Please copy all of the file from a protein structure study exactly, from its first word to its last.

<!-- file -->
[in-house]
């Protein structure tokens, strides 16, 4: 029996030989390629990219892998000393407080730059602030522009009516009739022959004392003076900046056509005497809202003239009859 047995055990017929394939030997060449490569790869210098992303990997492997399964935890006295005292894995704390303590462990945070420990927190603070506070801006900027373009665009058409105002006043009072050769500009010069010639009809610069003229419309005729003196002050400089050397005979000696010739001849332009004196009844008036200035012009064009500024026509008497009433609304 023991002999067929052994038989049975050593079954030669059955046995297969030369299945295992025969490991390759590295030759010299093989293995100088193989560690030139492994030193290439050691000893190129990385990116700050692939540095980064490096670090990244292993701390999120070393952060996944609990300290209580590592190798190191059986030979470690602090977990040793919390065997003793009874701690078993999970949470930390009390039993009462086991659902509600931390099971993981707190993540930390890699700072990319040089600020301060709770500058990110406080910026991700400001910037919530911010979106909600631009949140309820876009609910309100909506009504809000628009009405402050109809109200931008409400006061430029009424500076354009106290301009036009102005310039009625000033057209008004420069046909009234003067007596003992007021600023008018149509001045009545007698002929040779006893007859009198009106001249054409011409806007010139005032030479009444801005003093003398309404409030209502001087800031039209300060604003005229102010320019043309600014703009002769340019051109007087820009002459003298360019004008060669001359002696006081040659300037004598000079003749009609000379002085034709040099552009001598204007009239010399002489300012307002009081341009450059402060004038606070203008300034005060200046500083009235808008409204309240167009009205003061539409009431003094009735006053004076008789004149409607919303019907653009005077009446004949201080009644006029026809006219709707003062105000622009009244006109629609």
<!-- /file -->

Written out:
[in-house]
């Protein structure tokens, strides 16, 4: 029996030989390629990219892998000393407080730059602030522009009516009739022959004392003076900046056509005497809202003239009859 047995055990017929394939030997060449490569790869210098992303990997492997399964935890006295005292894995704390303590462990945070420990927190603070506070801006900027373009665009058409105002006043009072050769500009010069010639009809610069003229419309005729003196002050400089050397005979000696010739001849332009004196009844008036200035012009064009500024026509008497009433609304 023991002999067929052994038989049975050593079954030669059955046995297969030369299945295992025969490991390759590295030759010299093989293995100088193989560690030139492994030193290439050691000893190129990385990116700050692939540095980064490096670090990244292993701390999120070393952060996944609990300290209580590592190798190191059986030979470690602090977990040793919390065997003793009874701690078993999970949470930390009390039993009462086991659902509600931390099971993981707190993540930390890699700072990319040089600020301060709770500058990110406080910026991700400001910037919530911010979106909600631009949140309820876009609910309100909506009504809000628009009405402050109809109200931008409400006061430029009424500076354009106290301009036009102005310039009625000033057209008004420069046909009234003067007596003992007021600023008018149509001045009545007698002929040779006893007859009198009106001249054409011409806007010139005032030479009444801005003093003398309404409030209502001087800031039209300060604003005229102010320019043309600014703009002769340019051109007087820009002459003298360019004008060669001359002696006081040659300037004598000079003749009609000379002085034709040099552009001598204007009239010399002489300012307002009081341009450059402060004038606070203008300034005060200046500083009235808008409204309240167009009205003061539409009431003094009735006053004076008789004149409607919303019907653009005077009446004949201080009644006029026809006219709707003062105000622009009244006109629609």